BANGKOK, Thailand – Filipino skilled workers are now packing their bags and heading to the kingdom. According to the Department of Employment (DE) of Thailand, Philippines is now on top of the list for foreign employment from ASEAN. It ranks number one among nine countries in terms of the number of foreign skilled workers and technicians in Thailand.
DE Director Varanon Peetiwan told Bangkok Post that as of February, there was a total of 1,380,349 workers from ASEAN countries. In the list, about 50,000 work in skilled labour and technical industries in Thailand.
The top five in the list were the Philippines (14,830), Malaysia (2,924), Singapore (2,034), Myanmar (1,948) and Indonesia (1,279).
“They have taken jobs in teaching, management, engineering, architecture and business,” the director said.
Teaching in Thailand
With the full implementation of ASEAN 2015, the number of Filipino skilled workers in Thailand has surged. In Phitsanulok alone, there were at least 200 registered members in Pilok Pinoyz, the Filipino organization in the province, with members from the city proper and its nearby provinces such as Khampaheng Phet, Pichit, Tak, and Uttaradit in 2016. Most of these migrants are in the teaching field.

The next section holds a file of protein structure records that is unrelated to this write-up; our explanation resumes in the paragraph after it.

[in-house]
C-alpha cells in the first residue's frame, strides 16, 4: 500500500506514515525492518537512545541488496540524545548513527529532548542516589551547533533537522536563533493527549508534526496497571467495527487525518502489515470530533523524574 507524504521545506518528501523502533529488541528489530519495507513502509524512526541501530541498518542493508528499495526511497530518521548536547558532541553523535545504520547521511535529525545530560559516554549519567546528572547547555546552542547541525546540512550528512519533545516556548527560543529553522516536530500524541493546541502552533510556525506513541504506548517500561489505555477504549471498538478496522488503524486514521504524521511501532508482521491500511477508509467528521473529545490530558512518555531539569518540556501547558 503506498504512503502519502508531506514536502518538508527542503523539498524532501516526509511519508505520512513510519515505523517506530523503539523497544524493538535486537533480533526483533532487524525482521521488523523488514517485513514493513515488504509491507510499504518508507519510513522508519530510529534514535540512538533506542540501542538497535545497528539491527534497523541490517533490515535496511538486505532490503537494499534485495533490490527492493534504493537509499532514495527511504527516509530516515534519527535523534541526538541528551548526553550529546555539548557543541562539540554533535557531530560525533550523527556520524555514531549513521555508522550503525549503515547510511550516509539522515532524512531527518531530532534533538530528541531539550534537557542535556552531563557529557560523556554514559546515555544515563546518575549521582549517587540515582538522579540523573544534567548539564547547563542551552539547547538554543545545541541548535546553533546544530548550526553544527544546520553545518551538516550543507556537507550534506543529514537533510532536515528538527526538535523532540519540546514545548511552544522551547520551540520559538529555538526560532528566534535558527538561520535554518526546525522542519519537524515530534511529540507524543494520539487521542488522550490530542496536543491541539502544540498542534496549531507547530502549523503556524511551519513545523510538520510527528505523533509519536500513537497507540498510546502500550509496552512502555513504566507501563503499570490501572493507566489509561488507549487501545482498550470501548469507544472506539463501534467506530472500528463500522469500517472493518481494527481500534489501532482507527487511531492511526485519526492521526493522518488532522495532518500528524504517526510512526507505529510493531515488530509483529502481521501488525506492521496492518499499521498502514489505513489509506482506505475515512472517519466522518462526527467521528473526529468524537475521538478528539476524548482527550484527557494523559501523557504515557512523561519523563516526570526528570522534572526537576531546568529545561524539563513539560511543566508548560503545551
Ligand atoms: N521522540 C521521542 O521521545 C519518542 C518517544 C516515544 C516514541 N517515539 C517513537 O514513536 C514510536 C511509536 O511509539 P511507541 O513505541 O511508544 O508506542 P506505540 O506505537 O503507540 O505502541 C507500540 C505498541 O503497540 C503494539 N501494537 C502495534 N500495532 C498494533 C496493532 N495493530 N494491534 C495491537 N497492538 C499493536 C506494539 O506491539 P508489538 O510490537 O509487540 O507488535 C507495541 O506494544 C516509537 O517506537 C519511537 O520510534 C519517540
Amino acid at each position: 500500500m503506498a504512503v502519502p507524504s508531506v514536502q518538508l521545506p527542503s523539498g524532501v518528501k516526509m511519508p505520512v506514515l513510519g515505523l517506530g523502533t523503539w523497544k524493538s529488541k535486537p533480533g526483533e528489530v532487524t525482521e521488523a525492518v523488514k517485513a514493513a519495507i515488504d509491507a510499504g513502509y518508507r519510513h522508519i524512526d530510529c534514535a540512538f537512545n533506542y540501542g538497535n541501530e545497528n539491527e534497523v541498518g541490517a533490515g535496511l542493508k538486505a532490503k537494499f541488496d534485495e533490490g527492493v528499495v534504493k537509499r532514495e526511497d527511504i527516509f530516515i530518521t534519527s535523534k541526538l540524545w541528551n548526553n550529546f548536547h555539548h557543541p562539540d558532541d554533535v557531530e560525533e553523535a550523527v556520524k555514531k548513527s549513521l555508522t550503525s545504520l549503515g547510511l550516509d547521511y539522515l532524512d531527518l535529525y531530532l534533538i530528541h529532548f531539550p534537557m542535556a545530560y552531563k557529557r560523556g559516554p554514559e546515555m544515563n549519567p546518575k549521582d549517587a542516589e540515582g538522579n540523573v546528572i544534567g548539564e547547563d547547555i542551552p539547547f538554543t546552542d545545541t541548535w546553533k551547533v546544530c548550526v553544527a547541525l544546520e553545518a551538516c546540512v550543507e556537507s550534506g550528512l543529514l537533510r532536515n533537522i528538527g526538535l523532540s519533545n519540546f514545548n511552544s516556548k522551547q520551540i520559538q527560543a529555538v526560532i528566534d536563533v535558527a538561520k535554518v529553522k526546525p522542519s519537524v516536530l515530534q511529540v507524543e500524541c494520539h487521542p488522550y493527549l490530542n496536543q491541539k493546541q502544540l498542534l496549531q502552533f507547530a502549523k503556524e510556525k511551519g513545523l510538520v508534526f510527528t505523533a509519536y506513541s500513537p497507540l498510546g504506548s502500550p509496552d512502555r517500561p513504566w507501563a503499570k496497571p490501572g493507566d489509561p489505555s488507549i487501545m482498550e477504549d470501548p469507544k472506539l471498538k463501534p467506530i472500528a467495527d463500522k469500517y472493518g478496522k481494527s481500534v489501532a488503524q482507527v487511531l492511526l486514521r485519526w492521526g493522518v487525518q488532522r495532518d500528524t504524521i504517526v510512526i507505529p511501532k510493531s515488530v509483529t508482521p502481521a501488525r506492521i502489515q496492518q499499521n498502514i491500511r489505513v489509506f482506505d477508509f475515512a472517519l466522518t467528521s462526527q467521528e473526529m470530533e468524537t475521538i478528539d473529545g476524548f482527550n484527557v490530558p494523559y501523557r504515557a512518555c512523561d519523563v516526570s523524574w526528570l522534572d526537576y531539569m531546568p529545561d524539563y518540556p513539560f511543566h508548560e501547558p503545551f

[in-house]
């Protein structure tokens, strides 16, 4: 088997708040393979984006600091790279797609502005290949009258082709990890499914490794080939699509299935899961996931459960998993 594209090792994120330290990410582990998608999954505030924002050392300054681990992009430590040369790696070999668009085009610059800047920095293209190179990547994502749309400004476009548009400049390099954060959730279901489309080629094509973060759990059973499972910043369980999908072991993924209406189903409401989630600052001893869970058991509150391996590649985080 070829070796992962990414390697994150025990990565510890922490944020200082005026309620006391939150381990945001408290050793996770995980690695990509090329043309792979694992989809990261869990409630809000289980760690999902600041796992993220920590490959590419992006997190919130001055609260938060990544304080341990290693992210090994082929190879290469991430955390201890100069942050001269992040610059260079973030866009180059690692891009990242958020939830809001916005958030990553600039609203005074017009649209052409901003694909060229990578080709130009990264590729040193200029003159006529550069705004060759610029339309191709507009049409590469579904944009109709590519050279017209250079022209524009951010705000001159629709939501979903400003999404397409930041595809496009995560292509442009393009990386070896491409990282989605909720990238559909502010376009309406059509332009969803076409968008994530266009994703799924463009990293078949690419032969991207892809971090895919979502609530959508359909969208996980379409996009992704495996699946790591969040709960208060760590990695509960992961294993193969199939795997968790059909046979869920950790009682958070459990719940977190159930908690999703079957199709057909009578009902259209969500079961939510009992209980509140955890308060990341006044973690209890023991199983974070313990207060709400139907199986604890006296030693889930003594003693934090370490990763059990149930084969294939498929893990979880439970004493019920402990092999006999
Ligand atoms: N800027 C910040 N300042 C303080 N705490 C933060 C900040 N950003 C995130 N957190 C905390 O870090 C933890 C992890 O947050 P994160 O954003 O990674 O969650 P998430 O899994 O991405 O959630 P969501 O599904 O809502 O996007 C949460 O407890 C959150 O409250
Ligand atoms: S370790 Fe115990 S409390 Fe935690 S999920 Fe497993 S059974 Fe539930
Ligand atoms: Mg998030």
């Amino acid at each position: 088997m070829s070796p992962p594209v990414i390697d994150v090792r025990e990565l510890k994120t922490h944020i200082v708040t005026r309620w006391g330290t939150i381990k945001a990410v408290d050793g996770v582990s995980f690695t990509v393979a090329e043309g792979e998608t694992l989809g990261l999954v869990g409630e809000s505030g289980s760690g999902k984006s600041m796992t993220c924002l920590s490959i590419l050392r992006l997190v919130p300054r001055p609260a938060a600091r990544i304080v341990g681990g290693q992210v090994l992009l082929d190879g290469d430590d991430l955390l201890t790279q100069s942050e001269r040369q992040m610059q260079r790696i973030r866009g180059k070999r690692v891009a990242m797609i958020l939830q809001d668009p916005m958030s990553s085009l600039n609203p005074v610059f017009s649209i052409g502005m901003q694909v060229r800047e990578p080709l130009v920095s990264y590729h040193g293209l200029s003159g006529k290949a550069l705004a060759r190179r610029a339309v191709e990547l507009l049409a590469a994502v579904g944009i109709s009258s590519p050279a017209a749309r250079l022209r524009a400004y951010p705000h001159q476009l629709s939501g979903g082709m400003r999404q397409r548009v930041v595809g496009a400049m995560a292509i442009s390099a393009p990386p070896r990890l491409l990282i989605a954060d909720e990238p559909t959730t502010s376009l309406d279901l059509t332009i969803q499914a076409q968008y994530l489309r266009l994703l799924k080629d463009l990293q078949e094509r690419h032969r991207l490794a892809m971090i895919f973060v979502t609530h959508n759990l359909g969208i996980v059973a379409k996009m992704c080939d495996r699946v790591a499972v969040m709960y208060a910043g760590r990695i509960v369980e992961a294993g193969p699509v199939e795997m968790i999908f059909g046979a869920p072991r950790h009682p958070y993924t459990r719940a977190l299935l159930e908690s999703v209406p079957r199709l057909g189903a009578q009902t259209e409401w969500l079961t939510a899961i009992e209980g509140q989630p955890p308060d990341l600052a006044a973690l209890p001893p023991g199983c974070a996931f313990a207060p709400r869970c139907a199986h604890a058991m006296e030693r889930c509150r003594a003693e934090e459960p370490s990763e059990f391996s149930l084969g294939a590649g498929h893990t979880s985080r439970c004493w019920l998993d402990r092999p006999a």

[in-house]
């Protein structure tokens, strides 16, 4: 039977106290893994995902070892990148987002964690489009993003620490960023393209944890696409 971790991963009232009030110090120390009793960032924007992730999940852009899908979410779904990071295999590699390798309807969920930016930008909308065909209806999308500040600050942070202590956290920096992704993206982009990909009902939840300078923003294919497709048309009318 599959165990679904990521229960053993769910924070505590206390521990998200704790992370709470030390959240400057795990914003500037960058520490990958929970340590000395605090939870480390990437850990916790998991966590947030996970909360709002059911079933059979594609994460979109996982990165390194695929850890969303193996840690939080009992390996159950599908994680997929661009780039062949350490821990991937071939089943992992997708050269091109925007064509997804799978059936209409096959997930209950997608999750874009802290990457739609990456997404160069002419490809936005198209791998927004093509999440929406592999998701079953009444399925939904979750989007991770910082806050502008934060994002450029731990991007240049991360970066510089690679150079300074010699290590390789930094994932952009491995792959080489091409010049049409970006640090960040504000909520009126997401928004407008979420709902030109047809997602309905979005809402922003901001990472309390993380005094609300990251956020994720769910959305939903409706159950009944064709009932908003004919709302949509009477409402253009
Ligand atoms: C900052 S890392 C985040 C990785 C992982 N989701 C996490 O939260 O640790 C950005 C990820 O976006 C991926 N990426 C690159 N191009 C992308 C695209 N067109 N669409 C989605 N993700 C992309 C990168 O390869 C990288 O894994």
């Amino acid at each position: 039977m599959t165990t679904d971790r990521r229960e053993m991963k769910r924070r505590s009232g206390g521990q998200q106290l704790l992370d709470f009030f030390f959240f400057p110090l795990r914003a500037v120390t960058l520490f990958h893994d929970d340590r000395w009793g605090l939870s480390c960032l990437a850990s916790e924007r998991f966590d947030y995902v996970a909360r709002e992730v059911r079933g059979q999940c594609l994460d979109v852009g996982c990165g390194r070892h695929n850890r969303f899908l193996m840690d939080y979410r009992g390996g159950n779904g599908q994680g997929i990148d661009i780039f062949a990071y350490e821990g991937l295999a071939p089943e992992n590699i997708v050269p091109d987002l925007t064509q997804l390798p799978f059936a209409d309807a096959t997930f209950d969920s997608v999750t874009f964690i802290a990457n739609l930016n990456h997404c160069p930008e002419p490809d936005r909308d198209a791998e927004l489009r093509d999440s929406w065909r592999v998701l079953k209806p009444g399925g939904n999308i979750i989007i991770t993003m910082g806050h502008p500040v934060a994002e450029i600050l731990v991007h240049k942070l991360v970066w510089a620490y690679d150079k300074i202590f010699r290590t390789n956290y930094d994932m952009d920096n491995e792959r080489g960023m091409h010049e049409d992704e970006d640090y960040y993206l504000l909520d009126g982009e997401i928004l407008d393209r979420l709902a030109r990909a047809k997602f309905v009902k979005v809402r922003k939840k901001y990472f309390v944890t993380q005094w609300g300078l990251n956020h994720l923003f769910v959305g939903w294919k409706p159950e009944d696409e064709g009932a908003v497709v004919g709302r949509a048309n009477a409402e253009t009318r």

Donna Apolinario, a graduate of Bachelor of Science in Nursing, came to Thailand in 2012 and landed on a teaching job in Uttaradit province.
“I have enjoyed my job as a teacher and I have decided there’s no turning back to nursing,” she said.
The Teachers Council of Thailand (Khurusapha) will issue a ‘Temporary Teaching Permit’ to non-education graduates to serve as a teacher in school. The permit is valid for two years and is renewable once for a term of two years provided the applicant has gained the professional knowledge required for teaching.
Shareen Barlomento, an education degree holder from Oroquieta City, came to Thailand in 2013 to defend her research paper in Khon Khaen University. Seeing that there were lots of teaching opportunities, she opted to stay.
“Thailand has opened not only a job opportunity for me but also my mind with the idea of teaching abroad. While staying in Thailand, I came to love the country especially the Thai people. Life here is easy and everything is within your reach,” Barlomento told Pinoy Legacy.
Leah Doysabas arrived in Thailand in 2003. With a Master’s Degree in Science, she got hired as a full-time Science teacher in one of Phitsanulok’s top government school for girls. She is now on on her 14th year in Chalermkwansatree School along with other four Filipino teachers who were hired years later.
Speaking to Bangkok Post, the DE director urged foreigners to follow procedures set by the department. “They must obtain a licence issued by the DE and are required to stay in the country or allowed to enter the country legally as workers, not tourists,” Varanon Peetiwan said.
Meanwhile, according to a Philippine Overseas Employment Administration (POEA) data, aside from teachers, Filipinos in Thailand also work as engineers, factory workers, musicians and singers.